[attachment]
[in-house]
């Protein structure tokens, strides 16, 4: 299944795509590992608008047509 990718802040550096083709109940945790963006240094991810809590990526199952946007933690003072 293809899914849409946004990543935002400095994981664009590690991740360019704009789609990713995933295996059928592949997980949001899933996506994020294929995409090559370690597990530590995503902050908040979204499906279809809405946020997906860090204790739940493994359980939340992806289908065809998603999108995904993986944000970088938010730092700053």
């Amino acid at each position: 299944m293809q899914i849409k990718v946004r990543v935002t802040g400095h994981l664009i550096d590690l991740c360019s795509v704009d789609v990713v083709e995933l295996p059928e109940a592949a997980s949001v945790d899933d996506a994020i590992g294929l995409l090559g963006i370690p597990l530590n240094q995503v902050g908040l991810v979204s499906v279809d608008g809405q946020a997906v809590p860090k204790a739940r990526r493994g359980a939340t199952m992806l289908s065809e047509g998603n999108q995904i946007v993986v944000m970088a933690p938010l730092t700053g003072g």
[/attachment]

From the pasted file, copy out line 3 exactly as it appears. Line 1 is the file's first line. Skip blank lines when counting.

């Amino acid at each position: 299944m293809q899914i849409k990718v946004r990543v935002t802040g400095h994981l664009i550096d590690l991740c360019s795509v704009d789609v990713v083709e995933l295996p059928e109940a592949a997980s949001v945790d899933d996506a994020i590992g294929l995409l090559g963006i370690p597990l530590n240094q995503v902050g908040l991810v979204s499906v279809d608008g809405q946020a997906v809590p860090k204790a739940r990526r493994g359980a939340t199952m992806l289908s065809e047509g998603n999108q995904i946007v993986v944000m970088a933690p938010l730092t700053g003072g």